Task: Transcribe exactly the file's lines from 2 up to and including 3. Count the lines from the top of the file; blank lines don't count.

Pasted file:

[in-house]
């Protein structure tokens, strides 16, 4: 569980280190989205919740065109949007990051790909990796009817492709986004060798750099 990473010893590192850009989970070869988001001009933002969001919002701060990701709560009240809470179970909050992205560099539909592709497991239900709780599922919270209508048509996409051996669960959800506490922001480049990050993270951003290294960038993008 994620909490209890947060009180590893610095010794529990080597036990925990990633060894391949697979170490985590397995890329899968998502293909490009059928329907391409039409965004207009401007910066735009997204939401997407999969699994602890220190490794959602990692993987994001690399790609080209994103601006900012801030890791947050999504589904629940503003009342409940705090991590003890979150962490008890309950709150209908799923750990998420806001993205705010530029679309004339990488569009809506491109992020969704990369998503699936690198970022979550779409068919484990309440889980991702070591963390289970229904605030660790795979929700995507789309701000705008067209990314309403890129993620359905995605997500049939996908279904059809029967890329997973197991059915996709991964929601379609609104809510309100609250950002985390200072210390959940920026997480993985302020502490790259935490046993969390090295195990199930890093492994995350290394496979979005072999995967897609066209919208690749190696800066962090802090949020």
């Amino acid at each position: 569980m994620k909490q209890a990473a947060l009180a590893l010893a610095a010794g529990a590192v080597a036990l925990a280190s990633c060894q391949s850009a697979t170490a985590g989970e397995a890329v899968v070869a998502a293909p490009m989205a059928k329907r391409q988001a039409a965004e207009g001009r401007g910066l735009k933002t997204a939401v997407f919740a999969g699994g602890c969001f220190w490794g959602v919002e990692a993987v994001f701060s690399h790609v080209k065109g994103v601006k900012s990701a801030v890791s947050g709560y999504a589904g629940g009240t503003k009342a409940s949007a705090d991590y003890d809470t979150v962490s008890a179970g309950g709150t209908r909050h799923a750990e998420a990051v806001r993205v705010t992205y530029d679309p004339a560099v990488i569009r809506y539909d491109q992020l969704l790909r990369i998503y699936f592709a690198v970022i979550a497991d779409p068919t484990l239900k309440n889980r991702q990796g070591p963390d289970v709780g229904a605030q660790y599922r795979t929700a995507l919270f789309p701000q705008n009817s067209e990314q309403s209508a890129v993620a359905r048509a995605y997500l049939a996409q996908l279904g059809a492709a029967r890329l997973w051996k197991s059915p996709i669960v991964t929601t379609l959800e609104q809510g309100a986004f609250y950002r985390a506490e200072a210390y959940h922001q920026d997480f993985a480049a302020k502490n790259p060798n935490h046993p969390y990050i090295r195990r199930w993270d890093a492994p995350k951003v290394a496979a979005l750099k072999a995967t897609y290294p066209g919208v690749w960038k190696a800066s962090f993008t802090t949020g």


């Protein structure tokens, strides 16, 4: 569980280190989205919740065109949007990051790909990796009817492709986004060798750099 990473010893590192850009989970070869988001001009933002969001919002701060990701709560009240809470179970909050992205560099539909592709497991239900709780599922919270209508048509996409051996669960959800506490922001480049990050993270951003290294960038993008 994620909490209890947060009180590893610095010794529990080597036990925990990633060894391949697979170490985590397995890329899968998502293909490009059928329907391409039409965004207009401007910066735009997204939401997407999969699994602890220190490794959602990692993987994001690399790609080209994103601006900012801030890791947050999504589904629940503003009342409940705090991590003890979150962490008890309950709150209908799923750990998420806001993205705010530029679309004339990488569009809506491109992020969704990369998503699936690198970022979550779409068919484990309440889980991702070591963390289970229904605030660790795979929700995507789309701000705008067209990314309403890129993620359905995605997500049939996908279904059809029967890329997973197991059915996709991964929601379609609104809510309100609250950002985390200072210390959940920026997480993985302020502490790259935490046993969390090295195990199930890093492994995350290394496979979005072999995967897609066209919208690749190696800066962090802090949020």
């Amino acid at each position: 569980m994620k909490q209890a990473a947060l009180a590893l010893a610095a010794g529990a590192v080597a036990l925990a280190s990633c060894q391949s850009a697979t170490a985590g989970e397995a890329v899968v070869a998502a293909p490009m989205a059928k329907r391409q988001a039409a965004e207009g001009r401007g910066l735009k933002t997204a939401v997407f919740a999969g699994g602890c969001f220190w490794g959602v919002e990692a993987v994001f701060s690399h790609v080209k065109g994103v601006k900012s990701a801030v890791s947050g709560y999504a589904g629940g009240t503003k009342a409940s949007a705090d991590y003890d809470t979150v962490s008890a179970g309950g709150t209908r909050h799923a750990e998420a990051v806001r993205v705010t992205y530029d679309p004339a560099v990488i569009r809506y539909d491109q992020l969704l790909r990369i998503y699936f592709a690198v970022i979550a497991d779409p068919t484990l239900k309440n889980r991702q990796g070591p963390d289970v709780g229904a605030q660790y599922r795979t929700a995507l919270f789309p701000q705008n009817s067209e990314q309403s209508a890129v993620a359905r048509a995605y997500l049939a996409q996908l279904g059809a492709a029967r890329l997973w051996k197991s059915p996709i669960v991964t929601t379609l959800e609104q809510g309100a986004f609250y950002r985390a506490e200072a210390y959940h922001q920026d997480f993985a480049a302020k502490n790259p060798n935490h046993p969390y990050i090295r195990r199930w993270d890093a492994p995350k951003v290394a496979a979005l750099k072999a995967t897609y290294p066209g919208v690749w960038k190696a800066s962090f993008t802090t949020g």